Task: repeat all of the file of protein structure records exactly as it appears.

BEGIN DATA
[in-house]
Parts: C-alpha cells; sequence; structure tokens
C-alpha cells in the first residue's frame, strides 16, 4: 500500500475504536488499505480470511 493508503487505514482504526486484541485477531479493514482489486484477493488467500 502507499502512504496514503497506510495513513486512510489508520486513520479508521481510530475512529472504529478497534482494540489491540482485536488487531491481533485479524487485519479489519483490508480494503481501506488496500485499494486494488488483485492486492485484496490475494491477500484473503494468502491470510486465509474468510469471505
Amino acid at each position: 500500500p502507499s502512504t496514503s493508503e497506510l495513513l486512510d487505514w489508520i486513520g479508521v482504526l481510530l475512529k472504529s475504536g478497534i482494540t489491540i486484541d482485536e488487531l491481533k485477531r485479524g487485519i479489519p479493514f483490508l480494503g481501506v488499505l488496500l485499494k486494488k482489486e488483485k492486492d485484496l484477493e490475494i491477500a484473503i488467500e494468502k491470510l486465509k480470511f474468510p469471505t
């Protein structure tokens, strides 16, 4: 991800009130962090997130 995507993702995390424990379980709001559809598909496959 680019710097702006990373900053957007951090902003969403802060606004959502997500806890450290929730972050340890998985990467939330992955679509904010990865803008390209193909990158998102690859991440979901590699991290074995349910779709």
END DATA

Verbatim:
[in-house]
Parts: C-alpha cells; sequence; structure tokens
C-alpha cells in the first residue's frame, strides 16, 4: 500500500475504536488499505480470511 493508503487505514482504526486484541485477531479493514482489486484477493488467500 502507499502512504496514503497506510495513513486512510489508520486513520479508521481510530475512529472504529478497534482494540489491540482485536488487531491481533485479524487485519479489519483490508480494503481501506488496500485499494486494488488483485492486492485484496490475494491477500484473503494468502491470510486465509474468510469471505
Amino acid at each position: 500500500p502507499s502512504t496514503s493508503e497506510l495513513l486512510d487505514w489508520i486513520g479508521v482504526l481510530l475512529k472504529s475504536g478497534i482494540t489491540i486484541d482485536e488487531l491481533k485477531r485479524g487485519i479489519p479493514f483490508l480494503g481501506v488499505l488496500l485499494k486494488k482489486e488483485k492486492d485484496l484477493e490475494i491477500a484473503i488467500e494468502k491470510l486465509k480470511f474468510p469471505t
């Protein structure tokens, strides 16, 4: 991800009130962090997130 995507993702995390424990379980709001559809598909496959 680019710097702006990373900053957007951090902003969403802060606004959502997500806890450290929730972050340890998985990467939330992955679509904010990865803008390209193909990158998102690859991440979901590699991290074995349910779709």